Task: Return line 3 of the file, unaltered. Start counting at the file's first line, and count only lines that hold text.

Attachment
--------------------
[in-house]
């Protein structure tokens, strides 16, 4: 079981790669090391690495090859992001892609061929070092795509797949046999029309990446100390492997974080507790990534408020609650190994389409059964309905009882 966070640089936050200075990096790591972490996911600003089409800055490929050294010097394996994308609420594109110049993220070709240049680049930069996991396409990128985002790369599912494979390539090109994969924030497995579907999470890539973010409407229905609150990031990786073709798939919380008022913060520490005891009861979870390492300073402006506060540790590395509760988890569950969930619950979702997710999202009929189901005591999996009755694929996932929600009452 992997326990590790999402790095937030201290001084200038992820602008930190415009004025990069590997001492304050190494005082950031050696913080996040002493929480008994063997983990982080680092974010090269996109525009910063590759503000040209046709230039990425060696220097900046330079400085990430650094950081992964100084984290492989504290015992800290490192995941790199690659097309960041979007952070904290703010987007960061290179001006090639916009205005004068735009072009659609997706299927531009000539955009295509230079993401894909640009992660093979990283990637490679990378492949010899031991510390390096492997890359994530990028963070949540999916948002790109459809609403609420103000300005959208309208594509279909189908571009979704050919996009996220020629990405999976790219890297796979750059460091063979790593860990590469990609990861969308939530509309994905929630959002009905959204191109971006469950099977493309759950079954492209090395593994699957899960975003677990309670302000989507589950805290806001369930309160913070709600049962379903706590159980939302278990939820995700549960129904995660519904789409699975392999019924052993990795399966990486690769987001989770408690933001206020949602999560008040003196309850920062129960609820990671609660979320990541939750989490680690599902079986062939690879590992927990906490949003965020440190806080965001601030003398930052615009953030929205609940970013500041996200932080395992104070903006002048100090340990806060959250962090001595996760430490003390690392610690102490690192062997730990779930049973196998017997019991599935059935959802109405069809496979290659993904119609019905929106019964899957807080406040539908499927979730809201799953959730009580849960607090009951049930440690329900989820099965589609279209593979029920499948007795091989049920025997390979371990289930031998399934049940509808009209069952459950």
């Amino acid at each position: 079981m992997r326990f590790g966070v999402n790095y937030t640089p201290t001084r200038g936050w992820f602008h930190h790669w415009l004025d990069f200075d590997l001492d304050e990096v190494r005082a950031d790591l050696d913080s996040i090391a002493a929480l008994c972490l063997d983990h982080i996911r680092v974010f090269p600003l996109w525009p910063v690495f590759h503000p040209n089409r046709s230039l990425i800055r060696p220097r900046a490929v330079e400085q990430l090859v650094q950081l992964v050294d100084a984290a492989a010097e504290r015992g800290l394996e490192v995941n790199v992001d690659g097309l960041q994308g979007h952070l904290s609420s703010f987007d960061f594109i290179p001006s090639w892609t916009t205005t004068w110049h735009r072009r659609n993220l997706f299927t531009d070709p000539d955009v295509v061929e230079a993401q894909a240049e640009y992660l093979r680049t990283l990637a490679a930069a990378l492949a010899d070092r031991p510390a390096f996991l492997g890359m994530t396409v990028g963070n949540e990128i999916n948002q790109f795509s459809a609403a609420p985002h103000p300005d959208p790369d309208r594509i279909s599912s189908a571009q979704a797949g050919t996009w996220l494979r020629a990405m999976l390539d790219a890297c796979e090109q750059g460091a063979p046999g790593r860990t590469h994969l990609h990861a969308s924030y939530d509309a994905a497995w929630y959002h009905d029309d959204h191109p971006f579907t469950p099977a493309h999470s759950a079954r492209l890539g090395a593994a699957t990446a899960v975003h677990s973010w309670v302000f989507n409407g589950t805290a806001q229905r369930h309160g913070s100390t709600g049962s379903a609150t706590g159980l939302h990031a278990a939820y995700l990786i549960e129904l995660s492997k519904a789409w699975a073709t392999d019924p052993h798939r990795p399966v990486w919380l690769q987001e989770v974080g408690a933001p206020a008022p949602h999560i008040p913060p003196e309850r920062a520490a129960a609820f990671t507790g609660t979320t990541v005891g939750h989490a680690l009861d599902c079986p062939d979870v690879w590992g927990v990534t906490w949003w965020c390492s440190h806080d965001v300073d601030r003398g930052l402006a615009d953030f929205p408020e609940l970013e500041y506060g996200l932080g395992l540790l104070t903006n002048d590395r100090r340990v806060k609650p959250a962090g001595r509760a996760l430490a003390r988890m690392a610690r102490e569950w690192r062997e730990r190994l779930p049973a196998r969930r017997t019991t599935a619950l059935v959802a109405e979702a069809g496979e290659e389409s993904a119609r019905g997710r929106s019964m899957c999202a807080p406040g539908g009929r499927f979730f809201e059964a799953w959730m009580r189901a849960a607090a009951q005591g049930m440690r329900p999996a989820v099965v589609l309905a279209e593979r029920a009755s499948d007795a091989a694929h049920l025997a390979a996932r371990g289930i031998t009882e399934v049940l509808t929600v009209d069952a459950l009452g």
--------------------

């Amino acid at each position: 079981m992997r326990f590790g966070v999402n790095y937030t640089p201290t001084r200038g936050w992820f602008h930190h790669w415009l004025d990069f200075d590997l001492d304050e990096v190494r005082a950031d790591l050696d913080s996040i090391a002493a929480l008994c972490l063997d983990h982080i996911r680092v974010f090269p600003l996109w525009p910063v690495f590759h503000p040209n089409r046709s230039l990425i800055r060696p220097r900046a490929v330079e400085q990430l090859v650094q950081l992964v050294d100084a984290a492989a010097e504290r015992g800290l394996e490192v995941n790199v992001d690659g097309l960041q994308g979007h952070l904290s609420s703010f987007d960061f594109i290179p001006s090639w892609t916009t205005t004068w110049h735009r072009r659609n993220l997706f299927t531009d070709p000539d955009v295509v061929e230079a993401q894909a240049e640009y992660l093979r680049t990283l990637a490679a930069a990378l492949a010899d070092r031991p510390a390096f996991l492997g890359m994530t396409v990028g963070n949540e990128i999916n948002q790109f795509s459809a609403a609420p985002h103000p300005d959208p790369d309208r594509i279909s599912s189908a571009q979704a797949g050919t996009w996220l494979r020629a990405m999976l390539d790219a890297c796979e090109q750059g460091a063979p046999g790593r860990t590469h994969l990609h990861a969308s924030y939530d509309a994905a497995w929630y959002h009905d029309d959204h191109p971006f579907t469950p099977a493309h999470s759950a079954r492209l890539g090395a593994a699957t990446a899960v975003h677990s973010w309670v302000f989507n409407g589950t805290a806001q229905r369930h309160g913070s100390t709600g049962s379903a609150t706590g159980l939302h990031a278990a939820y995700l990786i549960e129904l995660s492997k519904a789409w699975a073709t392999d019924p052993h798939r990795p399966v990486w919380l690769q987001e989770v974080g408690a933001p206020a008022p949602h999560i008040p913060p003196e309850r920062a520490a129960a609820f990671t507790g609660t979320t990541v005891g939750h989490a680690l009861d599902c079986p062939d979870v690879w590992g927990v990534t906490w949003w965020c390492s440190h806080d965001v300073d601030r003398g930052l402006a615009d953030f929205p408020e609940l970013e500041y506060g996200l932080g395992l540790l104070t903006n002048d590395r100090r340990v806060k609650p959250a962090g001595r509760a996760l430490a003390r988890m690392a610690r102490e569950w690192r062997e730990r190994l779930p049973a196998r969930r017997t019991t599935a619950l059935v959802a109405e979702a069809g496979e290659e389409s993904a119609r019905g997710r929106s019964m899957c999202a807080p406040g539908g009929r499927f979730f809201e059964a799953w959730m009580r189901a849960a607090a009951q005591g049930m440690r329900p999996a989820v099965v589609l309905a279209e593979r029920a009755s499948d007795a091989a694929h049920l025997a390979a996932r371990g289930i031998t009882e399934v049940l509808t929600v009209d069952a459950l009452g």